Photos by Julia Robinson / Reuters
Singer Willie Nelson poses beside a statue of himself during its unveiling in downtown Austin, Texas April 20, 2012. The eight-foot bronze statue, which weighs about 2000 pounds, was created by sculptor Clete Shields.
People watch as Willie Nelson performs during the unveiling of his statue.
I’ve been a Willie Nelson fan for a while. His rendition of Fred Rose’s “Blues Eyes Crying in the Rain” from the “Red Headed Stranger” was my entry point into his music, and it still stops me every time it plays on the radio or glides through my iPod.
However, over the year I’ve come to appreciate the varied tapestry of Nelson’s songs and his ability to work with singers of all ages and backgrounds. The most obvious collaboration to mention is his work with Waylon Jennings on “Mammas Don’t Let Your Babies Grow Up to Be Cowboys”. I like that song a lot, but I almost cry when I hear Willie sing with Ray Charles on “Seven Spanish Angles”, and I fall back in love with Emmylou Harris every time I hear her and Willie perform “Till I Can Gain Control Again”.
Nelson started many years ago as a song writer in Nashville. The songs he wrote back then have been recorded by many artists. My two favorites are Ray Price’s version of “Night Life” and Patsy Cline’s hauntingly sad version of “Crazy”.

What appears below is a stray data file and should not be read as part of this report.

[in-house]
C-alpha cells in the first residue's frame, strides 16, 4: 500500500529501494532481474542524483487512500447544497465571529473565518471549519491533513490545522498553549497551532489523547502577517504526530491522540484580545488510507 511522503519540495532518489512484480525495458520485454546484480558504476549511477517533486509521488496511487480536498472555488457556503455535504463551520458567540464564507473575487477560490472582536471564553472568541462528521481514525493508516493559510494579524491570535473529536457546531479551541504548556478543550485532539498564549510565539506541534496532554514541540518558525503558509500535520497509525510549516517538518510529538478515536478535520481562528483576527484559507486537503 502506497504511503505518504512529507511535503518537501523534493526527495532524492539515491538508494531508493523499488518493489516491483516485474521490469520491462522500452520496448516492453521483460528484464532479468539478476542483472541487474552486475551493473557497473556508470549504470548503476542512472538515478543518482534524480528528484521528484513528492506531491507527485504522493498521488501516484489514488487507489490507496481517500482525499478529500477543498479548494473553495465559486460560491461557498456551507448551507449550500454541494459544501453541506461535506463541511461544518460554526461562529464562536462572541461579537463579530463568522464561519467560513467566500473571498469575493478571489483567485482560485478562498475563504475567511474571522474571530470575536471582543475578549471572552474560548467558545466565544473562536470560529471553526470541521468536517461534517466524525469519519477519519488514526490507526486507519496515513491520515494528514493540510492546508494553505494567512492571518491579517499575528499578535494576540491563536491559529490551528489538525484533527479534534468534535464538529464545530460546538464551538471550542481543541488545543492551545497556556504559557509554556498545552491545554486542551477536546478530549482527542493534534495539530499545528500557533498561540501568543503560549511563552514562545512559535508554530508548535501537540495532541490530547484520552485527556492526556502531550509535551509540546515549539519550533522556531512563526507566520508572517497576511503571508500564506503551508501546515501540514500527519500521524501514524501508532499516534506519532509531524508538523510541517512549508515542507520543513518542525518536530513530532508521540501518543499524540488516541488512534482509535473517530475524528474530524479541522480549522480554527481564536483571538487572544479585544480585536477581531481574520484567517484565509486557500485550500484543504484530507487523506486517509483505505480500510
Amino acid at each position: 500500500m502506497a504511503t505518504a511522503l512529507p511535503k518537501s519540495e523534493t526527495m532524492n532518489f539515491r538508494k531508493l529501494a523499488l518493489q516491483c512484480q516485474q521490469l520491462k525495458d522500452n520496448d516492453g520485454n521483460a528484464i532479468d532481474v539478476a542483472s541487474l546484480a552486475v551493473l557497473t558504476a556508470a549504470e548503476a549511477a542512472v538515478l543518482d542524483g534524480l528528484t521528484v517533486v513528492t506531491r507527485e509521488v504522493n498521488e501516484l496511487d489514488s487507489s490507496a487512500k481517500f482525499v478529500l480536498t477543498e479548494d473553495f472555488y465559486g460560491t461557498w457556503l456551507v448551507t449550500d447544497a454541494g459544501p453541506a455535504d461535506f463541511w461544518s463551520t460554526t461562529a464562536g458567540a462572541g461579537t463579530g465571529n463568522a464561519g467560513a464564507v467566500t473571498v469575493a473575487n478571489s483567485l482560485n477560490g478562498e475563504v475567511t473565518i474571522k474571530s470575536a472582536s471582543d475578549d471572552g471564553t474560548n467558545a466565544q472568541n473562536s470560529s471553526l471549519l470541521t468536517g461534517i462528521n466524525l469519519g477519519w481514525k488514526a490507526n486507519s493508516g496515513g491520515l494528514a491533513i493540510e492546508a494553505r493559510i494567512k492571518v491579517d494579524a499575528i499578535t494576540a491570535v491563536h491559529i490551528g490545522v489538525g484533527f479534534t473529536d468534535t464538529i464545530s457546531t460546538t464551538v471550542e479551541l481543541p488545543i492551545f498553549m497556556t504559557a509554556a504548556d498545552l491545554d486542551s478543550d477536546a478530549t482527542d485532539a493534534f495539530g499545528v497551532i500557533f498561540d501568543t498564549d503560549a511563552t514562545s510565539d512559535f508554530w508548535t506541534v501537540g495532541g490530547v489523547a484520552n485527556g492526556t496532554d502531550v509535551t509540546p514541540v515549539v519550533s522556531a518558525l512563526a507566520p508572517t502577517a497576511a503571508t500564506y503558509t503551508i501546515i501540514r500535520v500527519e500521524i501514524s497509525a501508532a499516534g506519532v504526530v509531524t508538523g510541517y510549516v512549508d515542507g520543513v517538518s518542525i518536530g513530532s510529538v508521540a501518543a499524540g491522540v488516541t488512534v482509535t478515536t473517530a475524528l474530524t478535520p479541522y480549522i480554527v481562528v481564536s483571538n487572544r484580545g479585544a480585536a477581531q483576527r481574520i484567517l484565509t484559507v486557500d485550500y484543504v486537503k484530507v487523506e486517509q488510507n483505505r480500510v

Country music had a tough time during the 1980s, and Willie’s response was to join forces with Waylon Jennings, Kris Kristofferson and Johnny Cash to form the country supergroup, The Highwaymen. Their signature song reminds of why I like story songs so much.
I’ve been lucky enough to see Nelson in concert three times. His shows are known for starting kind of slow, but then quickly gaining traction as he runs through his deep catalog of hits. Tonight is another Friday night, and I’m sure Willie and his band is either stepping on stage right about now, or about to be “On the Road Again”.